Washington D.C. (Part 2)

[Continued from Part 1. Rosie has put up some photos.]

On Sunday morning we had pre-booked tickets for the Washington Monument, an iconic pillar of the D.C. landscape. The distance one can see from the top is quite spectacular, although in a way it is more impressive from outside than in. Apparently if you take the stairs down, there are some very beautiful commemorative stones, one from each state of the union, but we were unsure as to whether these would be sufficiently interesting to justify the 45 minutes it apparently takes to walk down given that we were on a fairly tight schedule.

After this we continued our walk down the Mall from where we had left off on Saturday. The various war memorials are very grand, but also extremely busy with none of the respectful hush that found at the British and Commonwealth memorials I have visited. I found the “families-having-a-lovely-day-out” atmosphere really detracted from the power of these monuments—but we were probably unlucky as others have said that when it’s quiet, the Vietnam Memorial is incredible. Of them all, I thought the Korean War Memorial to be the best as it has more of an artistic quality than the others, and featured some shady spots suitable for contemplation and quiet thought.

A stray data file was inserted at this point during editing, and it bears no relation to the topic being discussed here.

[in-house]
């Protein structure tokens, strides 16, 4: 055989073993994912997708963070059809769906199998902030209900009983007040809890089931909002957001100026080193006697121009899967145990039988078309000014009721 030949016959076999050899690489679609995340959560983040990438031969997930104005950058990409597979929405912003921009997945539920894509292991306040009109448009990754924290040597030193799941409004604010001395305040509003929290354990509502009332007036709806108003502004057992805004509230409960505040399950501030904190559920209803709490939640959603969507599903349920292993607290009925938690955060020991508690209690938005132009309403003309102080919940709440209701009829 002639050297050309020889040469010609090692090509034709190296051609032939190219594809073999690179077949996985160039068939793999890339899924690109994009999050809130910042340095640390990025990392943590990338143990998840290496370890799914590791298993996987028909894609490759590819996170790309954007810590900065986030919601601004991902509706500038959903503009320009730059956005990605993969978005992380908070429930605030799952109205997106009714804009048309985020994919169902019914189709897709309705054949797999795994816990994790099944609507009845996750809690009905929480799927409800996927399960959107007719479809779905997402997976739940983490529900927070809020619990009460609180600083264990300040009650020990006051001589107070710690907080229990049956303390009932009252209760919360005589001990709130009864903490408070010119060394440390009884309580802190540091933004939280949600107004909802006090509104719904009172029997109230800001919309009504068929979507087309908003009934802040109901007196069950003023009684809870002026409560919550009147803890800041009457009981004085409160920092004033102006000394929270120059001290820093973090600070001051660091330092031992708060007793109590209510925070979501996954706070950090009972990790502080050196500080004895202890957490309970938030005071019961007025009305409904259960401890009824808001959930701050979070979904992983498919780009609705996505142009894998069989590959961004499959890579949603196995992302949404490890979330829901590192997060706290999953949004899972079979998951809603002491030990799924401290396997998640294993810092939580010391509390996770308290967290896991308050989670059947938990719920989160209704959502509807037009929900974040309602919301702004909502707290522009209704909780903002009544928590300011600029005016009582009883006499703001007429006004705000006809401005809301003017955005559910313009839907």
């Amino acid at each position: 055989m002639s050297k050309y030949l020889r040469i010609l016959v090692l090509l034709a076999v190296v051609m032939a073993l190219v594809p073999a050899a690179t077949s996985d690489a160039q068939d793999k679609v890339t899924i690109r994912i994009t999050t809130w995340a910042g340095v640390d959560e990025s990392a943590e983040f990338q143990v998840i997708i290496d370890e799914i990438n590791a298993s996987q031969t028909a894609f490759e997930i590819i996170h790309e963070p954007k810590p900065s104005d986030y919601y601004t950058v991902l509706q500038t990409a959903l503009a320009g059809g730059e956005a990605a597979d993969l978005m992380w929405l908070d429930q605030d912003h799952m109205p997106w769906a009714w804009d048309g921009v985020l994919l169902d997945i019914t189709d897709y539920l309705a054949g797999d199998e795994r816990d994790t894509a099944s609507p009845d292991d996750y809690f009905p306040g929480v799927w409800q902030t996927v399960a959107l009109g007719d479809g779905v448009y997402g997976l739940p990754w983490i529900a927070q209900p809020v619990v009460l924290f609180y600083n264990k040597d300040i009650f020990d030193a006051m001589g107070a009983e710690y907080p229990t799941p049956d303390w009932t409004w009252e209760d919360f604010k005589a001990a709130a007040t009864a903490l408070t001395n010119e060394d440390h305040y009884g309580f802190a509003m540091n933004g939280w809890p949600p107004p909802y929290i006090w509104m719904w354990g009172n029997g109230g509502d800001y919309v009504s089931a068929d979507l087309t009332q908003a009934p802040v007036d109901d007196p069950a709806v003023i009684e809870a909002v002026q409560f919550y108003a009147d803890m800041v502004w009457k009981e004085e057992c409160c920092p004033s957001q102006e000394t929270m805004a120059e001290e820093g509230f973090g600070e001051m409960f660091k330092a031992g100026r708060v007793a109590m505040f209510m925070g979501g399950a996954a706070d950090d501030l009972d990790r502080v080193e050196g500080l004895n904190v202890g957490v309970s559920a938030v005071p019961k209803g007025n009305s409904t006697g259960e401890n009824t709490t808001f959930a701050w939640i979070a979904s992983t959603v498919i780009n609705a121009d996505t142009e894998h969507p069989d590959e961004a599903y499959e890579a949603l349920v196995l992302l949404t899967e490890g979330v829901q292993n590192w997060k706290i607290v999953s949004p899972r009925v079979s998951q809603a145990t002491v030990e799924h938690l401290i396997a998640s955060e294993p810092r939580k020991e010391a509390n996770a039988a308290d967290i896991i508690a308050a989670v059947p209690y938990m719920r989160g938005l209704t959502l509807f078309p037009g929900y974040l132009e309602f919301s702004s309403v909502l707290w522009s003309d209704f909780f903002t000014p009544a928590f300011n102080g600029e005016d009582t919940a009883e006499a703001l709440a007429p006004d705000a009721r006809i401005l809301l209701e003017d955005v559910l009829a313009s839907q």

After this, we visited the Lincoln Memorial. A quick stop in the small exhibition in its base really put the events of his presidency into context for us, and described some of the many significant events that have occurred at this spot. I thought the atmosphere inside the memorial much more appropriate than elsewhere on the Mall, and the two speeches displayed inside are possibly some of the greatest political oration I have ever read.

Sadly, time was running out on us and we decided that rather than walking around further monuments in the very uncomfortable temperature, we should take in at least some part of the many branches of the Smithsonian museum. The Museum of Americana was chosen as the one most applicable to our being tourists in this foreign country, and I spent a very interesting hour and a half looking at the history of American sandwich boxes, seeing the first ever fully-automatic restaurant, and (more seriously) learning about the epic 1950’s legal battle to end racial segregation in schools. (Some of you may find it amusing if I note all of this was on the ground floor. Why do museums have to be so chock-full of fascinating stuff?)

With so many monuments, museums, and famous sights, Washington D.C. is certainly a fascinating place to visit, and Rosie and I saw only a tiny fraction of what is on offer—I’d definitely like to go back sometime!

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